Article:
This is the age of the disgruntled — in domestic politics and foreign affairs alike. Anti-establishment sentiment within countries is somehow echoed by the way the rule book of international relations is being torn up. These dynamics feed on each other. They are at play in America (the rise of Donald Trump), Europe (growing populism) and Asia (nationalism and an arms race). Finding a way to address them will be crucial if democracies are to have any hope of resisting instability.
I recently attended the Lennart Meri conference in Estonia — a transatlantic gathering where much of the talk focused on how the “dream of a Europe whole and free” might be fading, and how that is affecting security and stability. And last week in London, at a meeting on global governance, and what needs to be done to improve it, a key focus of British and other European participants was: how do we restore the legitimacy of international institutions?
In democracies it is only natural that public opinion influences actions taken by governments on the international stage. But the way that pressure is exerted has changed. The Dutch government would never have sought a review of an association agreement between the EU and Ukraine if a referendum in the Netherlands — with a turnout of only 32 per cent, triggered by a petition that had just over 300,000 signatures — hadn’t signalled a rejection of that treaty.
German Chancellor Angela Merkel would never have pushed for a relaunching of EU membership talks with Turkey (something she had been blocking for almost 10 years) if the German far right hadn’t started doing better in opinion polls. In my country, France, although Marine Le Pen’s Front National failed last year to win control of any region in local elections, her admiration for Russian President Vladimir Putin has made it more difficult for the socialist government to stick to its policy of renewing EU sanctions against Russia later this year. In Austria, where the far-right seems within reach of the presidency (ahead of voting on Sunday), populist pressures have already led to borders being shut to refugees. And in the US Donald Trump’s success is already beginning to frame the foreign policy debate.
Just as the traditional domestic politics of many nations is being upended by groups who claim that elites have lost all legitimacy, global politics is being shaken up by the way institutions created after 1945 have lost much of their credibility. The UN has failed dismally to put an end to the war in Syria; and the EU is widely criticised for its inability to address a variety of crises — its very functioning as an institution is questioned as never before. Meanwhile, Russia and China are disrupting international rules that were once deemed rock solid: force has been used to change borders unilaterally (Crimea), and territorial claims are made through the creeping militarisation of islands (in the South China Sea).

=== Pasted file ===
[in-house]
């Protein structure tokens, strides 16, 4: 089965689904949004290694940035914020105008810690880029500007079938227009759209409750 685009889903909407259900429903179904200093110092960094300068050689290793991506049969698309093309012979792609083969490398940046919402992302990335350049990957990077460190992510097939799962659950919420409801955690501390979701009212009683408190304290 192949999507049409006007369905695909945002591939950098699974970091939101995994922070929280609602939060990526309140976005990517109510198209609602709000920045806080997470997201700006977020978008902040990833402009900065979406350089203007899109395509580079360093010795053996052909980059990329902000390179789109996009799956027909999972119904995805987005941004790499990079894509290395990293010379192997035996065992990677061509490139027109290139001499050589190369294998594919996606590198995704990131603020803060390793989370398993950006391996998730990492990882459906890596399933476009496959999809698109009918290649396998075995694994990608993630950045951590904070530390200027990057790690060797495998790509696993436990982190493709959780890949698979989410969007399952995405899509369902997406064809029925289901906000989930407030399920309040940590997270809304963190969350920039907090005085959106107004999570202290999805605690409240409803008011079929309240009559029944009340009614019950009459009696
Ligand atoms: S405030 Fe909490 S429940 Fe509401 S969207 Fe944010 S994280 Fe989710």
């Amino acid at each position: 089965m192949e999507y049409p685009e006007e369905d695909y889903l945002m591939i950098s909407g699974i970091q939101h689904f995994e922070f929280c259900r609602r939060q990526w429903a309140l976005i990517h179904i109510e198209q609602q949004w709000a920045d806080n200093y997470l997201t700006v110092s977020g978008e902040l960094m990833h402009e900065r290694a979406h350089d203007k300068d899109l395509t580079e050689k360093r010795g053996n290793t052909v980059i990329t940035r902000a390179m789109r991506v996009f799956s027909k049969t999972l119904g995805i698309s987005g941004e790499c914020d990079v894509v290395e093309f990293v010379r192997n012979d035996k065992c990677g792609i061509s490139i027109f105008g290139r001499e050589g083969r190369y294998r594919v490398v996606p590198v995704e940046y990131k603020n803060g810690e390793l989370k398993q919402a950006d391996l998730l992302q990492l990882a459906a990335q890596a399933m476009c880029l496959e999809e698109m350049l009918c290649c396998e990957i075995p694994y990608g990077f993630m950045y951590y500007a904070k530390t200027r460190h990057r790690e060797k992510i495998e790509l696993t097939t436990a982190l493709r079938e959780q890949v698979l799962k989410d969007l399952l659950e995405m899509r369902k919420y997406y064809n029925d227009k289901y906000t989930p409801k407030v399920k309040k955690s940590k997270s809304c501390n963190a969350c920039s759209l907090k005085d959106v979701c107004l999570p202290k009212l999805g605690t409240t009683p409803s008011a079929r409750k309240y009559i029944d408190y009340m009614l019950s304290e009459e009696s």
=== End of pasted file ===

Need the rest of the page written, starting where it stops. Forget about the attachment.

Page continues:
Both in Europe and Asia alliances are being put to the test, with many asking if they will hold. The result of much of this is that global governance appears weakened, if not powerless. Passions and frustrations, often with strong nationalistic undertones, have become a major driving force of events, both domestically and internationally. Increasingly we see the rule of force — even rule of the mob — prevailing over the rule of law and over diplomatic mechanisms designed to defuse tensions. To a large extent that’s because the very legitimacy of institutions, and the way we have known them, has eroded. Many citizens feel their voices are not being heard. The influence of the internet means representative democracy is losing ground to grassroots mobilisation — spontaneous or orchestrated — that often exists outside a recognised framework. And on a global stage tensions between powers fester because the forums meant to settle them aren’t working. Accepted rules and limits are increasingly set aside. Broadly speaking, what we are seeing is a growing cacophony in which it is unclear who, or what, will ultimately act as an arbiter.
The parallel between disgruntlement on the inside and disruptive behaviour on the outside may well define our era. It’s as if a race is under way between the growing aspirations of citizens (not least driven by a massive, instant spread of information and disinformation) and the struggling capacity of governments and international institutions to address them. So what can be done? Reforming the UN system entirely is much talked about, though all but impossible right now. Reinventing the way democracies function is just as difficult. So perhaps small steps might be taken. At the Tallinn conference some speakers suggested EU officials could embark on “town hall meetings” across the continent, to reach out to citizens who resent what they see as a dehumanised Brussels bureaucracy.
And in the London discussion, several participants spoke of the need to create a “multi stakeholder” model for international institutions in which not just states but NGOs and citizens would have a say in open and transparent deliberations. Depending on the issue at hand, ad hoc groups of stakeholders could be convened. One idea was dubbed “the skateboard model” after the sport’s eschewing of judging panels in favour of competitors marking each other’s performances in open discussions — apparently everyone comes out more satisfied.
It’s easy to see the flaws (for example, how do you make sure the results aren’t manipulated?). But the key point is that if passions are to be managed in an orderly way, both within societies and globally, new mechanisms are needed to restore the legitimacy of decision-making. That this issue is increasingly being discussed is a good thing — because the risk of sticking to the status quo is that populists, everywhere, will continue to thrive.
— Guardian News & Media Ltd
Natalie Nougayrede is former executive editor and managing editor of Le Monde.